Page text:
Bowey is the third player to do so in the first 10 days of the 2017-18 season after a combined total of four players made their NHL debuts with Washington in the past two campaigns put together.
As the Capitals try to mitigate Niskanen’s extended absence from the lineup, expect to see a fair bit of mixing and matching and tinkering with whichever six defenders are in the lineup on a given night.
“They’re going to be shuffled from now until we get people back,” says Trotz. “There are pairs for practice. There will be pairs for parts of games. It’ll be a little bit situational.”
With their blueline stretched thin for the foreseeable future, the Maple Leafs are a far from ideal opponent. Washington led the NHL in fewest goals against permitted last season, but in nine games against the Leafs – including the six playoff meetings – the Caps yielded a total of 26 goals (2.89 per game) to Toronto. For many – if not all – of those games, Washington had the likes of Niskanen, Karl Alzner, Nate Schmidt and/or Kevin Shattenkirk available for duty. None of those four will be suiting up on Tuesday. It’s likely the Caps will have two defensemen – Bowey and Christian Djoos – in the lineup on Tuesday who have been in the league for less than a week.
Thirteen different Leafs (compared to seven for the Capitals) have already found the back of the net at least once this season, led by Auston Matthews’ five goals in six games. Toronto boasts a dozen players with at least three points (half a point per game) in the early going, while Washington can claim only six such players.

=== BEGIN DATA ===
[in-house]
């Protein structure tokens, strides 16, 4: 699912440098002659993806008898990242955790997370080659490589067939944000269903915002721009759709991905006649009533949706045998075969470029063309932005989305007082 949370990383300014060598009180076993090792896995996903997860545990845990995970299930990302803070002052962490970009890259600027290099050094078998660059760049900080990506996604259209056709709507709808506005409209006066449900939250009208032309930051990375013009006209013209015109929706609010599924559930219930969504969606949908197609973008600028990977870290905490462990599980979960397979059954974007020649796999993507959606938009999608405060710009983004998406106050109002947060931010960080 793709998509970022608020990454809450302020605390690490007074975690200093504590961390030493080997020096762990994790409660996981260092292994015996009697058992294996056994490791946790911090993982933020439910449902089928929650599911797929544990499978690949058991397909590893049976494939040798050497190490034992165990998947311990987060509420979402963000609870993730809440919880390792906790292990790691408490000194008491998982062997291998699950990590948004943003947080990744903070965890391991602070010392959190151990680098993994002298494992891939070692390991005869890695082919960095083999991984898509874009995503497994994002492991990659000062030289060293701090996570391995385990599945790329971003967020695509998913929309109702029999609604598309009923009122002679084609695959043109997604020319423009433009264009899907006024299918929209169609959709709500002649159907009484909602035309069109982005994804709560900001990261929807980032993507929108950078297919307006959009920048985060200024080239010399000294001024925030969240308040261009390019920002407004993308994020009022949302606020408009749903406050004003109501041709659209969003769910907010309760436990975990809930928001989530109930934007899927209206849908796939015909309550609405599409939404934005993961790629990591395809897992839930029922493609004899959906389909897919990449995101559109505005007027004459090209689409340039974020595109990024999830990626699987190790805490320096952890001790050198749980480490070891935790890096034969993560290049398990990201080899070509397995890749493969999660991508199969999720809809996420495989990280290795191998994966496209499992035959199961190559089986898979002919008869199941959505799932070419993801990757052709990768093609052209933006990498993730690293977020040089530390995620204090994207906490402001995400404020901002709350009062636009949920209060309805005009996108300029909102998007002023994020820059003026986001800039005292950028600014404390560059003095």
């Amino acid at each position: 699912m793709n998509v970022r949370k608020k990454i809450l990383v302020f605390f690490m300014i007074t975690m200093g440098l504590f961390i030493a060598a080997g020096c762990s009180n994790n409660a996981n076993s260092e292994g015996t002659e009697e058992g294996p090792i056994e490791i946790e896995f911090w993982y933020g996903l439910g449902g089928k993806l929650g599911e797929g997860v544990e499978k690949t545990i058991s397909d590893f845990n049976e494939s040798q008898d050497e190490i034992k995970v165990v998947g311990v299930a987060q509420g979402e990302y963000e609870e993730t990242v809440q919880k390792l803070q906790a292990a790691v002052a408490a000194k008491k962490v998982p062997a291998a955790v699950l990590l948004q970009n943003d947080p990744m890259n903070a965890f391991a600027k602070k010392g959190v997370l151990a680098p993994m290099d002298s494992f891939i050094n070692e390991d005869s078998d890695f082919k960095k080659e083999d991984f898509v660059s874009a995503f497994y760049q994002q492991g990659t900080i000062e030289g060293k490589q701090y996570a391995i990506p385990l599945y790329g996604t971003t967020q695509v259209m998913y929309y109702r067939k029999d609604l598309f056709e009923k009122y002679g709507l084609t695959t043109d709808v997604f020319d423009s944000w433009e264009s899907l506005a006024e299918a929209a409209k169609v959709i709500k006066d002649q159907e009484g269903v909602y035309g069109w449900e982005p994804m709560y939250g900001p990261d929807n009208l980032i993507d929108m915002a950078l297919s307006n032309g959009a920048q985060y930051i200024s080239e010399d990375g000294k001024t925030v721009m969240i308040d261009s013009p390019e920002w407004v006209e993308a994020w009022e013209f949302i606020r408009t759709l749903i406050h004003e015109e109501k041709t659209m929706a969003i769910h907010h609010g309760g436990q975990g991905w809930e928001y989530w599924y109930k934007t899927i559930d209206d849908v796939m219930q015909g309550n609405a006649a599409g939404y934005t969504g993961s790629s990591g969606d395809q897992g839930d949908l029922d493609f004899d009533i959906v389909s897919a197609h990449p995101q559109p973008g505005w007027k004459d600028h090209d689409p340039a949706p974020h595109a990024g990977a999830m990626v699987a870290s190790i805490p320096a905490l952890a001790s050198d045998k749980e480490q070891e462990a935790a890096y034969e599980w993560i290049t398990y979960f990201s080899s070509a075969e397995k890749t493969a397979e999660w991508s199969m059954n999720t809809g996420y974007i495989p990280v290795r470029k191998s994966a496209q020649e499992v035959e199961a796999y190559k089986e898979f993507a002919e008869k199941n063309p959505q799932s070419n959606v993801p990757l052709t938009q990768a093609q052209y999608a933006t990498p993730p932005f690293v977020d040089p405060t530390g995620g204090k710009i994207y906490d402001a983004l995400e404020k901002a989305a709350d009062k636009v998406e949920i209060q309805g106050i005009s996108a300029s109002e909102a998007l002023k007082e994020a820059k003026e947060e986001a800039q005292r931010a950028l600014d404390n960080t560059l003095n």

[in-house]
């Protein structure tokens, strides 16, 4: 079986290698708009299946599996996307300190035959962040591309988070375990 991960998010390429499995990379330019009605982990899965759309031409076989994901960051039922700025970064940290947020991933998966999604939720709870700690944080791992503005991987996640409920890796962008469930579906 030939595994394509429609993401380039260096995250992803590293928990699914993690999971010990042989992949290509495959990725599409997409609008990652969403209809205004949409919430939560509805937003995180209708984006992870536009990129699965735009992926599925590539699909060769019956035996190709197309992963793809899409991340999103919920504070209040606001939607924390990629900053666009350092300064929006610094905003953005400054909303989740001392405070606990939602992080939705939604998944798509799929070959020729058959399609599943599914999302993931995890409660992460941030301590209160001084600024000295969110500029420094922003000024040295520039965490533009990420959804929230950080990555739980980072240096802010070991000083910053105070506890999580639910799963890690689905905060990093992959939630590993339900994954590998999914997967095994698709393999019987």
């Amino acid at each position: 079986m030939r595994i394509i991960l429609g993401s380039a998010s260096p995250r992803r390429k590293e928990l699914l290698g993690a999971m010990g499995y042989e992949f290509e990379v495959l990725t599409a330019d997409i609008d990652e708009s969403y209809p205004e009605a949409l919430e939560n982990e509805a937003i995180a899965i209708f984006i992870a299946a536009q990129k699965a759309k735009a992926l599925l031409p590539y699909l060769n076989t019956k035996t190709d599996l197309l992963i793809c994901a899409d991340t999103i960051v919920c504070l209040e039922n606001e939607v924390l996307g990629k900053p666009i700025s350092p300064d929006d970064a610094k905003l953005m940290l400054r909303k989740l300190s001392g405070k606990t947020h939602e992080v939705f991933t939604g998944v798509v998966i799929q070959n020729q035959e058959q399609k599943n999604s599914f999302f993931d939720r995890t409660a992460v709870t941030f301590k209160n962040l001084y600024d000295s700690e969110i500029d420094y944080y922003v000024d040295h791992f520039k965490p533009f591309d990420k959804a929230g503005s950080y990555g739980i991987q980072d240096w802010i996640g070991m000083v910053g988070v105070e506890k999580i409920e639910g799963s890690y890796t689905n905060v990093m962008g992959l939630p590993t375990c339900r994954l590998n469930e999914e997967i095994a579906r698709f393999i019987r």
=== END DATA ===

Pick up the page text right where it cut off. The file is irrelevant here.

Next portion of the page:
The Leafs have scored at least four goals in each of their four victories this season, and they’ve cooled down to “just” 10 goals over their last three games after pouring home 15 goals in their first two contests of the season.
“They’re a good hockey team,” says Trotz of the Leafs. “I’ve been watching the growth of Auston Matthews, for instance. If he were playing 20 years ago, we’d be saying he’s Mario Lemieux-like. He’s 6-foot-5. He skates great. He’s got unbelievable hands and a hockey IQ. He’s strong on the puck. Then you throw in the [Mitch] Marners and all of the young guys that they have. They’re just really deep. They added Patty Marleau. They’re relentless with their offense. And when they’re playing their two-way game, they’re really relentless, too. They’ve got tons of team speed.
“If you want to trade chances with the Toronto Maple Leafs, I know who’s winning that. They’re an exciting young team. They can make plays. They’ve got a good power play. They’ve got some really good role players. They’re really solid. They’ve got a good goalie in [Frederik] Anderson. They’ve got a couple dynamic guys on the back end. I said it last year that they were a top-level team. They’re showing it [now].”
For the Leafs, Tuesday’s game concludes a short two-game road trip that started on Saturday night with a 4-3 win overall. It also starts a set of back-to-back games for Toronto, which heads home to host Detroit on Wednesday.